The United Nations Development Programme and UNAIDS has formed a commission to review the effect of laws around the world that discriminate against victims of HIV.
"Laws that inappropriately criminalise HIV transmission or exposure can discourage people from getting tested for HIV or revealing their HIV positive status," said the two agencies in a statement.
They can "punish rather than protect people in need," added the agencies.
The new commission is therefore aimed at addressing "one of the main handicaps" of the fight against the illness, said the head of the Joint UN Programme on HIV/AIDS Michel Sidibe.
"In many places, what I experienced is very simple -- instead of universal access to help to deal with social injustice... people are facing ... universal legal obstacles," said the UNAIDS executive director
Some 49 countries in the world have laws that criminalise transmission or exposure to HIV, said Sidibe.
In addition, 86 countries have homophobic legislation, including seven which can impose up to the death penalty for homosexuality.
Sidibe did not name the countries, but said they were mostly countries in the Middle East.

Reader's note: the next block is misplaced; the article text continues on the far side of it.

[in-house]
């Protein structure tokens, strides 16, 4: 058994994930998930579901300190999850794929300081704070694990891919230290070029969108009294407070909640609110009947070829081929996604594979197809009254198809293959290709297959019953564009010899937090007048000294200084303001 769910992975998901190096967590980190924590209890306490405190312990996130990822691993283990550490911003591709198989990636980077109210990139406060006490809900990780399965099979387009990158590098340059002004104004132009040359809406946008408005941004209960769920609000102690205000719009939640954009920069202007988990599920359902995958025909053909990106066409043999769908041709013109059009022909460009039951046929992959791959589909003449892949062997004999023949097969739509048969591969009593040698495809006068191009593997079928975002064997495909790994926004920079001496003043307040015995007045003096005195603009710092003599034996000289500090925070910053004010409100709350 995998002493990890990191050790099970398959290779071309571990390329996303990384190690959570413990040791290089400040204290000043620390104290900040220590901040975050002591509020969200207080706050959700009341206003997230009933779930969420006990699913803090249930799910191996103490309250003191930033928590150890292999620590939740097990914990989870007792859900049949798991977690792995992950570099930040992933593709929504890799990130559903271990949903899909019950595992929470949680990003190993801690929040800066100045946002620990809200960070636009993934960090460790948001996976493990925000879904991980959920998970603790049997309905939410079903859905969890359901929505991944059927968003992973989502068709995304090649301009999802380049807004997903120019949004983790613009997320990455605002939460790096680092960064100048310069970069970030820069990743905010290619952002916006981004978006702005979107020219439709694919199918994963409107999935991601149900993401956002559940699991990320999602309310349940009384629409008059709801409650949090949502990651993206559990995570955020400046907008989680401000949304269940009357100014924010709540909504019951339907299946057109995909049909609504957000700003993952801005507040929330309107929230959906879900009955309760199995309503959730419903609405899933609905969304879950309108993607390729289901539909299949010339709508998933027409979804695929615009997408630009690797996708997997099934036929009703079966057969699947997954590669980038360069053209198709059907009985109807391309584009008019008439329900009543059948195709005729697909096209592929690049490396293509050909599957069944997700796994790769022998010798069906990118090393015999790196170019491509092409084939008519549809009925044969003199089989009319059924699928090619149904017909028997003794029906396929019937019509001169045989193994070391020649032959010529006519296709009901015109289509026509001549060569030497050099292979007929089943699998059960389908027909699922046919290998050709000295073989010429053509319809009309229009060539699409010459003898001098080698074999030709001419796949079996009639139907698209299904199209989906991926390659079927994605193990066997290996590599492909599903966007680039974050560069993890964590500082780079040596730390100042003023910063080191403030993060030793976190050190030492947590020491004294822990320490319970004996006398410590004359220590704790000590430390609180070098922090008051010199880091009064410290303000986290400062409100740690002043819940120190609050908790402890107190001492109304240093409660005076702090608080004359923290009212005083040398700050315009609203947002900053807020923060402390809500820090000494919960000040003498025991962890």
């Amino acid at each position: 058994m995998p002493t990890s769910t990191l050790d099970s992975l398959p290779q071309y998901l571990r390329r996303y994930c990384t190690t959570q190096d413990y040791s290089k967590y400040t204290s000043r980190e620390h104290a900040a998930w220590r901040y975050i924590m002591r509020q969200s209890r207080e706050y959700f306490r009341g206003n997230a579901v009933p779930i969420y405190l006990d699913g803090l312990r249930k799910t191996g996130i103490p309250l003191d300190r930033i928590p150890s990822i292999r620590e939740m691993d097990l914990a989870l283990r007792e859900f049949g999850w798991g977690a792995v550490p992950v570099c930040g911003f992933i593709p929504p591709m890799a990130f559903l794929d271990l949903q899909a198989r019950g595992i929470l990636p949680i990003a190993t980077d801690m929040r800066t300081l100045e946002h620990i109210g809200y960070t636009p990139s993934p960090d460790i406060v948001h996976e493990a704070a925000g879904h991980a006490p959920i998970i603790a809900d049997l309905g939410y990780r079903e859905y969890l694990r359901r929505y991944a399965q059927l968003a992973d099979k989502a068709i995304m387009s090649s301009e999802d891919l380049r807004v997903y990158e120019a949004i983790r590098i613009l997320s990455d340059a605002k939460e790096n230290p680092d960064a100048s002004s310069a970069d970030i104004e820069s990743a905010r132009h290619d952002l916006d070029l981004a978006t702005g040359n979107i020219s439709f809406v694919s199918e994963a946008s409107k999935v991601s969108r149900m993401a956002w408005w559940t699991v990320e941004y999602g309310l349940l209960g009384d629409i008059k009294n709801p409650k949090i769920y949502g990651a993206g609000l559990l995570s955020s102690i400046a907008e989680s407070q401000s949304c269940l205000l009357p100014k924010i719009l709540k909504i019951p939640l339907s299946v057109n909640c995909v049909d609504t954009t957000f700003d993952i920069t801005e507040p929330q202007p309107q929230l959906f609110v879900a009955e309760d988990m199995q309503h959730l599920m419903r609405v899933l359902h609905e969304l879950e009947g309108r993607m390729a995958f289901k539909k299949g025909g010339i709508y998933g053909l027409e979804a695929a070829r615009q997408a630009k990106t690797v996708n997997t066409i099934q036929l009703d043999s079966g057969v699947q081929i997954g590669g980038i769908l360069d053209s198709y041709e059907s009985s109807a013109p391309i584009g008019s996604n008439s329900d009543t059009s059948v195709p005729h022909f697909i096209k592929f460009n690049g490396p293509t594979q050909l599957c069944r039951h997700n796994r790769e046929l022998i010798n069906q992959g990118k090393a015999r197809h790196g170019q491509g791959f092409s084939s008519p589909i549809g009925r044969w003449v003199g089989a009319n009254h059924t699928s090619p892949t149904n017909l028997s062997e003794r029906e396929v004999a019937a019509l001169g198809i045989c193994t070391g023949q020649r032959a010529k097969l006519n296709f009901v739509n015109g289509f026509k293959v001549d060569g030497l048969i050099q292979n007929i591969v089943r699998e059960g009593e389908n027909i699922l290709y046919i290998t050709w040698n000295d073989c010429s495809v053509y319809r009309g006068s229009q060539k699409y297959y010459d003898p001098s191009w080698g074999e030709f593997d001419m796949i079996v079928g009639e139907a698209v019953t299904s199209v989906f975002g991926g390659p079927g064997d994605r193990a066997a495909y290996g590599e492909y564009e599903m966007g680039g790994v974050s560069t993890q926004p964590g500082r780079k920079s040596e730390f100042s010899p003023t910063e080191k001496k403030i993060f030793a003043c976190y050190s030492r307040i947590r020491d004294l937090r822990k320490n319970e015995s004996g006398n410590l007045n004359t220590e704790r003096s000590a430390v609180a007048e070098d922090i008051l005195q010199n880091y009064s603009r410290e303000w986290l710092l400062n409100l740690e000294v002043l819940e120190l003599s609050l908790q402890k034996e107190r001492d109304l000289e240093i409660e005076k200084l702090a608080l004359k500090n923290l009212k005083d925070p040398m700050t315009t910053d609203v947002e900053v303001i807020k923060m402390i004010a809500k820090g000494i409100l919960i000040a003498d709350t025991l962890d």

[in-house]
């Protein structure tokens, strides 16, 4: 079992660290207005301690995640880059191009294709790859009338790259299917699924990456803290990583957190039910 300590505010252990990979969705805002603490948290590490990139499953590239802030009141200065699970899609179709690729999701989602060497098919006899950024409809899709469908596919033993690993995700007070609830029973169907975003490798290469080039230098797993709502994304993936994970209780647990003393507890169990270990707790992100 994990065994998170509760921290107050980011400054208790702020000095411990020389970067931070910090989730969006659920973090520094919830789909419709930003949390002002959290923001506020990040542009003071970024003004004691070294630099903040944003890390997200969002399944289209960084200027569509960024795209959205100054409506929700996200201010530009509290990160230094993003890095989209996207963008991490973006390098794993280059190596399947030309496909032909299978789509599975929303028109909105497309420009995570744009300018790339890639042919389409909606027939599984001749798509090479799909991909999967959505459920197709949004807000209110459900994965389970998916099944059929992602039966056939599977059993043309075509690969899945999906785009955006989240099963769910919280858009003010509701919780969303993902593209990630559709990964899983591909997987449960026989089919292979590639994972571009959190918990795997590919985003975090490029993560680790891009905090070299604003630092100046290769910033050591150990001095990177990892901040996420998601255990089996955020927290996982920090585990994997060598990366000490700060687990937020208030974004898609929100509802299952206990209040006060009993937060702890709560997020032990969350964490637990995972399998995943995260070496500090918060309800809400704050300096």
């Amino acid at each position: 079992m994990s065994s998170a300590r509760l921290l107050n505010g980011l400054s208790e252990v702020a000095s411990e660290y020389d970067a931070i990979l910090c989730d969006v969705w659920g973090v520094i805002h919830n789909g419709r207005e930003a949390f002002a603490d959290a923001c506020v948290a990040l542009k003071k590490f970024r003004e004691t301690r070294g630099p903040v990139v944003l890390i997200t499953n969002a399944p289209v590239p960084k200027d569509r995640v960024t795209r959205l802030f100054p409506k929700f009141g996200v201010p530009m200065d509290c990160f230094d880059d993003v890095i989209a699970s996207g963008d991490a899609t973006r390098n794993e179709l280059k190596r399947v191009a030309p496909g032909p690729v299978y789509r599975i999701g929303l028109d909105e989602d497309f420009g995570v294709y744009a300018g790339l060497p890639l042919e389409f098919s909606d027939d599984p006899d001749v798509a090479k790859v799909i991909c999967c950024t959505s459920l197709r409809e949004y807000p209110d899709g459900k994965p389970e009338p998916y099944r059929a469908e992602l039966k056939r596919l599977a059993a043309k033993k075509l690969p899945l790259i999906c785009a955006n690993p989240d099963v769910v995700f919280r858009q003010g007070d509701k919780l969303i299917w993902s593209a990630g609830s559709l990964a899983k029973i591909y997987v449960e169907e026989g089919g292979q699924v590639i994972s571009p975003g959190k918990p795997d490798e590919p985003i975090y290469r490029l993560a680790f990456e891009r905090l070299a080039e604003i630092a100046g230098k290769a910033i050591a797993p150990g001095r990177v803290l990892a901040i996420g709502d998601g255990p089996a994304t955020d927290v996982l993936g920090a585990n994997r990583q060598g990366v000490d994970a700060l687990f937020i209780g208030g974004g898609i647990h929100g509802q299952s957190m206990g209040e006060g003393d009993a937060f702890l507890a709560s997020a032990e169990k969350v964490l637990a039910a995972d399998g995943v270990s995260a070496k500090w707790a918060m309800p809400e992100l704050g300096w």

Around 52 countries also apply restrictions on the movements of people with AIDS.
Sidibe noted that almost 70 percent of new HIV infections in Eastern Europe and central Asia affect drug users, of whom the majority have no access to medication because it is not authorised.
It is time to "restore the dignity of people and to remove the bad rules," said Sidibe.
The commission will send experts to different countries to gather and share evidence about the impact of laws on people living with HIV.
It will then produce a set of recommendations in 18 months.
Almost 60 million people have been infected by HIV and 25 million people killed by causes related to the virus since the epidemic started, according to data published by UNAIDS in November 2009.